The gender of a child at birth largely depends on the genetic preponderance of the chromosome combination. Whether it will be two X chromosomes, and then such reproductive organs as ovaries will develop in the fetus and it means that a girl will be born. And if there are two different chromosomes, X and Y, then such a combination will allow a boy to be born. The genetic material is formed by a certain number of genes, among that the Y chromosome is considered as the negligible.
But that's not all. The scientists' studies led to the conclusion that gradually the Y-chromosome will not only decrease over time, but may even disappear altogether that predicts the death of humanity as a species.
Now the researchers asked if the Y chromosome is really dying out and what it means for the humanity? Melissa Wilson, who is an evolutionary biologist at Arizona State University, says that the X- and Y-chromosomes did not always determine the sex of the child. The first mammals on our planet appeared between 100 and 200 million years ago.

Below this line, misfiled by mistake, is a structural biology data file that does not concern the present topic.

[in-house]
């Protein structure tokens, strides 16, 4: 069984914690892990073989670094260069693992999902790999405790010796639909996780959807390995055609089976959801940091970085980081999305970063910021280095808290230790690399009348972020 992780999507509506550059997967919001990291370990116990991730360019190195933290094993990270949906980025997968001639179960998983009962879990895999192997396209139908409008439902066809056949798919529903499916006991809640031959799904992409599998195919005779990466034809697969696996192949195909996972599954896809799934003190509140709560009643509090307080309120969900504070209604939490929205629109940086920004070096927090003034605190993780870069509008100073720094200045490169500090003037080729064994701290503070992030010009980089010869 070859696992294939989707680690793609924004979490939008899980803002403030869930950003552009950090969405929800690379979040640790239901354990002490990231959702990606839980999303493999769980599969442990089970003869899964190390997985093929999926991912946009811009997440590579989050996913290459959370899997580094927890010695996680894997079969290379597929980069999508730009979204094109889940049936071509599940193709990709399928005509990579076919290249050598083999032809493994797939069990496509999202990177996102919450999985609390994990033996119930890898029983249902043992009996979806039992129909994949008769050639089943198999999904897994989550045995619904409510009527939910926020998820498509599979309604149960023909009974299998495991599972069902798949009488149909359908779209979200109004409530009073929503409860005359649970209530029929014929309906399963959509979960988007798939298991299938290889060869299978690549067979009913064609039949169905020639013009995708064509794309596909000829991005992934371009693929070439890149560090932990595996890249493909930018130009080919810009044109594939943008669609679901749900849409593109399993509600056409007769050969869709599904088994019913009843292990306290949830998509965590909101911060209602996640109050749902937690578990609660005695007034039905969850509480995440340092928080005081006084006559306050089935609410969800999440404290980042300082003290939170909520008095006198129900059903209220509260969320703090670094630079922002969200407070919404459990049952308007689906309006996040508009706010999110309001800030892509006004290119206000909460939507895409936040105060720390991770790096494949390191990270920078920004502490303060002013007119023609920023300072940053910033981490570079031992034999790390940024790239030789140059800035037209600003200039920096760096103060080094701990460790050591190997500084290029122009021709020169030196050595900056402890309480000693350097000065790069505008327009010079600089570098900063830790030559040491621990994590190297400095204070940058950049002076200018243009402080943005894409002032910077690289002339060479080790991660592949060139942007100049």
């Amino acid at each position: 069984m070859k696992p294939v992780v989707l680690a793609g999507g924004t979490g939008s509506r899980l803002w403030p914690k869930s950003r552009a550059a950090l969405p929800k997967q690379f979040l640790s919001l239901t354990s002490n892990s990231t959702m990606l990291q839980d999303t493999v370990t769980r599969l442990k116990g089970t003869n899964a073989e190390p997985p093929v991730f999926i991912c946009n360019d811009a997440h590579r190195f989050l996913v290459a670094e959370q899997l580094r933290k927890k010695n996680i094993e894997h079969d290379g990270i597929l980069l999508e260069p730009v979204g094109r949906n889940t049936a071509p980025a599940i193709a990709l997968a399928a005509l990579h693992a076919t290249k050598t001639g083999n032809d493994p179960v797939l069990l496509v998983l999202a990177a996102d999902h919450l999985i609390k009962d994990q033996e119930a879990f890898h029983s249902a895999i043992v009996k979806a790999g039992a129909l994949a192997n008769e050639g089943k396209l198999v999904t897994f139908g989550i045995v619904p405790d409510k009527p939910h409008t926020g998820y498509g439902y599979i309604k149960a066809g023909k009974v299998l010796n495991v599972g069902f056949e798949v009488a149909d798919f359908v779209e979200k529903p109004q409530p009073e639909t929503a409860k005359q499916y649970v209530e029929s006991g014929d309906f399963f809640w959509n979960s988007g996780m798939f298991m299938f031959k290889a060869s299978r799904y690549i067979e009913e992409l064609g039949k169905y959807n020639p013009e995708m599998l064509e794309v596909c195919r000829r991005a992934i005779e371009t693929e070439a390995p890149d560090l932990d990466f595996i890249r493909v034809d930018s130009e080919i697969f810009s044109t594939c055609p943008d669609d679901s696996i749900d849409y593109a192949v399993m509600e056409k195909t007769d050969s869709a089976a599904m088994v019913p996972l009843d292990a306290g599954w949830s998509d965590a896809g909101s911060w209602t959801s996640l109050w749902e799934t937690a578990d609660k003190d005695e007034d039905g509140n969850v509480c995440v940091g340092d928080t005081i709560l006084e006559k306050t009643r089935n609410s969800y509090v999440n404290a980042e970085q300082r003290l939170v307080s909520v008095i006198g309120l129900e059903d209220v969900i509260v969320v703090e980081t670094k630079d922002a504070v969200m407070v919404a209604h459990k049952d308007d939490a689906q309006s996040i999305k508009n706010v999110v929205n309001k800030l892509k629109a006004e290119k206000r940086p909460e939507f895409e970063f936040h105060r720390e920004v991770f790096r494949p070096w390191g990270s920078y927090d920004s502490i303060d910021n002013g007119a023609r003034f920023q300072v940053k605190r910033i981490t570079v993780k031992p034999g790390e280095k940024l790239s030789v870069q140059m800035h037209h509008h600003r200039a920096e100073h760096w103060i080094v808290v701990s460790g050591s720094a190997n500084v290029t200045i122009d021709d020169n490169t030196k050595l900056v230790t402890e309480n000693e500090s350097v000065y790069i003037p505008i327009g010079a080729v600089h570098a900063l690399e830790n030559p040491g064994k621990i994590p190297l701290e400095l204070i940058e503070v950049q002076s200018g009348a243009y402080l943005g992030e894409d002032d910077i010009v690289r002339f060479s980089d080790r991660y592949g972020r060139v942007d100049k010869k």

And they didn't have any sex chromosomes at all. Jennifer Graves, a geneticist from La Trobe University in Melbourne, confirms that fact: the truth is that animals do not need sex chromosomes, it was million years ago and it still remain. All the chromosomes are a special mixture of genes, and they are both related and not related to gender.
But the only feature of the Y-chromosome is one gene, SRY, that acts as a switch for testicular development. At some point in evolutionary development, a gene with such a switch appeared on a simple chromosome. And thus, the Y-chromosome became responsible for the development of the male reproductive organs.
But since its inception, it began to decline sharply. Dangerous mutations began to develop in genes, and the chromosomes can avoid the transmission of mutations by recombining with each other. During a so-called bad mutation, the chromosomes can swap places with each other.
But the Y-chromosome cannot do that on its own and therefore it is eliminated by natural selection. If 166 million years ago there were 1669 genes on the Y-chromosome, then after 10 million years only 45 will remain, and the entire Y will disappear in 4.5 million years.